News National Morrison attacks Shorten’s work laws plan

Morrison attacks Shorten’s work laws plan

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The PM said Hassan Khalif Shire Ali was a terrorist and he cannot be excused. Photo: Getty
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Scott Morrison has warned a Labor government would tie businesses up in “union knots” after Bill Shorten refused to rule out supporting a return to sector-wide bargaining.

The prime minister is ramping up the rhetoric on industrial relations after unions dialled up pressure on the ALP to support plans to overhaul workplace laws.

The Australian Council of Trade Unions wants workers in the same job to be able to negotiate pay agreements across industries, arguing enterprise bargaining has failed.

Mr Shorten isn’t ruling out supporting the ACTU’s push for a return to industry-wide bargaining.

“The coalition has no plan to lift wages in this country, so I do think it is time to examine how we can improve the level playing field for millions of Australian working people,” Mr Shorten told reporters in Melbourne.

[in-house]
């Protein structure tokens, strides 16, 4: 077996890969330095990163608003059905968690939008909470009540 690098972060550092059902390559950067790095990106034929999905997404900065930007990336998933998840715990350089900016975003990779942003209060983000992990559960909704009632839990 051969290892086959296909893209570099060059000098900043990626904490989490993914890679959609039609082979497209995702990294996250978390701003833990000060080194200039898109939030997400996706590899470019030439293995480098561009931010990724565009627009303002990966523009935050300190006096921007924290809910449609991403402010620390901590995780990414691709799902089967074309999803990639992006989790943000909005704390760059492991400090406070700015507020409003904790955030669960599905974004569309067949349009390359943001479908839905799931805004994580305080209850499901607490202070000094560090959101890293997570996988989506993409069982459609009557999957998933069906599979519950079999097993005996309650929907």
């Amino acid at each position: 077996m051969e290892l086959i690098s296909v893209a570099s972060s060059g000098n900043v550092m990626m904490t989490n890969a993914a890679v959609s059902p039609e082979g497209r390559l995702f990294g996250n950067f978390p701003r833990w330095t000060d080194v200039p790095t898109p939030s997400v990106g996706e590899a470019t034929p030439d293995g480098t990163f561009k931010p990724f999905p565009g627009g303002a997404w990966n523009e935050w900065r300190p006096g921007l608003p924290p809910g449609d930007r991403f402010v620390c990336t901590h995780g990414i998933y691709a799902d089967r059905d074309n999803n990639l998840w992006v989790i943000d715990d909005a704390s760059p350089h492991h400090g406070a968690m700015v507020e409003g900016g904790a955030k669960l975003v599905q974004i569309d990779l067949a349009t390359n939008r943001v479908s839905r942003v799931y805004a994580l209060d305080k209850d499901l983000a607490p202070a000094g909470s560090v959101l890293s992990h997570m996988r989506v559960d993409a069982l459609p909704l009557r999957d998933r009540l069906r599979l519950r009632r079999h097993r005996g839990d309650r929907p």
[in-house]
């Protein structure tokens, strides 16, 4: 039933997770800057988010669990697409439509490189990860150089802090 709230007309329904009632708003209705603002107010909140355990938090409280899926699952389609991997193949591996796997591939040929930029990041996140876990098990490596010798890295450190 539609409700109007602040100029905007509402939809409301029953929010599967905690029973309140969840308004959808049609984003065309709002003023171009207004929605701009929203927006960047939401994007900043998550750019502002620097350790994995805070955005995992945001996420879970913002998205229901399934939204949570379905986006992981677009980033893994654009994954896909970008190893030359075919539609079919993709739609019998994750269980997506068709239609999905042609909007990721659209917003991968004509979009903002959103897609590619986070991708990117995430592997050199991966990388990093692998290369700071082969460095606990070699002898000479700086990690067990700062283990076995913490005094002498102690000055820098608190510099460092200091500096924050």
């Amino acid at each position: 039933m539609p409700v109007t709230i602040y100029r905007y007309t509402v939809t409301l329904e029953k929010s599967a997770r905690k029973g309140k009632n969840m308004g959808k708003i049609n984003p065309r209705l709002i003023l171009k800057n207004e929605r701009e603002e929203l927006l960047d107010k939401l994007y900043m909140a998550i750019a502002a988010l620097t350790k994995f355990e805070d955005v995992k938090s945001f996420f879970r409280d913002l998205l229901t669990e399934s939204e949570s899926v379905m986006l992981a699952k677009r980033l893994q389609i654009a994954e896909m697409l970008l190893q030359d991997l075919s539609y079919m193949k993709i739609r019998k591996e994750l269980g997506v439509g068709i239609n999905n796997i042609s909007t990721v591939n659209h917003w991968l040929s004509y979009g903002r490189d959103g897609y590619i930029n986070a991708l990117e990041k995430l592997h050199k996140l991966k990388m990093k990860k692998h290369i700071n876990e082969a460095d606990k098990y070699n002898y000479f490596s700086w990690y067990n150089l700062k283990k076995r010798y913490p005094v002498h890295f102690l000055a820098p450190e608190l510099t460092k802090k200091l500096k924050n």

But Mr Morrison is adamant Labor will let the ACTU run the country if elected.

Small business will suffer if Mr Shorten makes changes to the way the industrial relations umpire makes decisions on wage disputes, the prime minister said.

“Bill Shorten will increase their taxes, increase their regulation and tie them up in union knots,” Mr Morrison told reporters on the Gold Coast.

Mr Shorten said under the coalition government, everything was going up except wages.

“We need to see wages moving again,” Mr Shorten said.

The ACTU’s Change The Rules campaign is in full swing, with a month-long advertising blitz kicking off on Sunday and rallies around the country planned over coming weeks.

ACTU secretary Sally McManus says unions want a fair go for working people by giving them stronger rights.

Industrial Relations Minister Kelly O’Dwyer said if Mr Shorten and Ms McManus were serious about boosting prosperity they would promote cooperation between business and employees.

“Sally McManus’ manifesto is a recipe for industrial conflict and chaos not seen since the 1970s, when industrial action was 40 times higher than today,” Ms O’Dwyer told AAP.